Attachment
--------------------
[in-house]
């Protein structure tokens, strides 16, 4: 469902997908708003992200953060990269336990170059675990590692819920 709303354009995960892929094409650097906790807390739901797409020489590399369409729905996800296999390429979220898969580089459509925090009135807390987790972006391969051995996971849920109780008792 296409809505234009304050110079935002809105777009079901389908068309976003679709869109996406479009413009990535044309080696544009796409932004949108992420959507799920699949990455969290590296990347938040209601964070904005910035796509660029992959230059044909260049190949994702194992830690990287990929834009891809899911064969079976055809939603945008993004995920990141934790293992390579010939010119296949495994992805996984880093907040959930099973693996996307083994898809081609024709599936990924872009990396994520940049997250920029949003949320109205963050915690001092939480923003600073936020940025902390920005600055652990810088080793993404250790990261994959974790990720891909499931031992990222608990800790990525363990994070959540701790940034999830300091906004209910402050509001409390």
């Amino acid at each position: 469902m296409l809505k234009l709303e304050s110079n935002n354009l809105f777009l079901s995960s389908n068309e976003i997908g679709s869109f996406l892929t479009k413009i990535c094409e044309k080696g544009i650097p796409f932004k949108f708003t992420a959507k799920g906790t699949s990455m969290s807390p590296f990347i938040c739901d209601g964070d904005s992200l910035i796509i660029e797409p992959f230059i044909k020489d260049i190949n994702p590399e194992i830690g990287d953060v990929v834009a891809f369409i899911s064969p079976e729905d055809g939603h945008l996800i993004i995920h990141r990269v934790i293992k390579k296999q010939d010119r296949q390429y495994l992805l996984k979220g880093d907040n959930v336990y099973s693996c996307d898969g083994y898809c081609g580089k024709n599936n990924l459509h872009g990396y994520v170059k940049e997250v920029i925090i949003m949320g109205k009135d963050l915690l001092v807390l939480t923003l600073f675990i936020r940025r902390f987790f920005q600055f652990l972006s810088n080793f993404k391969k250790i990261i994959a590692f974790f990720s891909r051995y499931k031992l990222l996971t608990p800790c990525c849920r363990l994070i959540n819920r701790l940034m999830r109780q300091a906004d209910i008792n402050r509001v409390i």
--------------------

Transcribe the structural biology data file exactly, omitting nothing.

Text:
[in-house]
């Protein structure tokens, strides 16, 4: 469902997908708003992200953060990269336990170059675990590692819920 709303354009995960892929094409650097906790807390739901797409020489590399369409729905996800296999390429979220898969580089459509925090009135807390987790972006391969051995996971849920109780008792 296409809505234009304050110079935002809105777009079901389908068309976003679709869109996406479009413009990535044309080696544009796409932004949108992420959507799920699949990455969290590296990347938040209601964070904005910035796509660029992959230059044909260049190949994702194992830690990287990929834009891809899911064969079976055809939603945008993004995920990141934790293992390579010939010119296949495994992805996984880093907040959930099973693996996307083994898809081609024709599936990924872009990396994520940049997250920029949003949320109205963050915690001092939480923003600073936020940025902390920005600055652990810088080793993404250790990261994959974790990720891909499931031992990222608990800790990525363990994070959540701790940034999830300091906004209910402050509001409390």
């Amino acid at each position: 469902m296409l809505k234009l709303e304050s110079n935002n354009l809105f777009l079901s995960s389908n068309e976003i997908g679709s869109f996406l892929t479009k413009i990535c094409e044309k080696g544009i650097p796409f932004k949108f708003t992420a959507k799920g906790t699949s990455m969290s807390p590296f990347i938040c739901d209601g964070d904005s992200l910035i796509i660029e797409p992959f230059i044909k020489d260049i190949n994702p590399e194992i830690g990287d953060v990929v834009a891809f369409i899911s064969p079976e729905d055809g939603h945008l996800i993004i995920h990141r990269v934790i293992k390579k296999q010939d010119r296949q390429y495994l992805l996984k979220g880093d907040n959930v336990y099973s693996c996307d898969g083994y898809c081609g580089k024709n599936n990924l459509h872009g990396y994520v170059k940049e997250v920029i925090i949003m949320g109205k009135d963050l915690l001092v807390l939480t923003l600073f675990i936020r940025r902390f987790f920005q600055f652990l972006s810088n080793f993404k391969k250790i990261i994959a590692f974790f990720s891909r051995y499931k031992l990222l996971t608990p800790c990525c849920r363990l994070i959540n819920r701790l940034m999830r109780q300091a906004d209910i008792n402050r509001v409390i």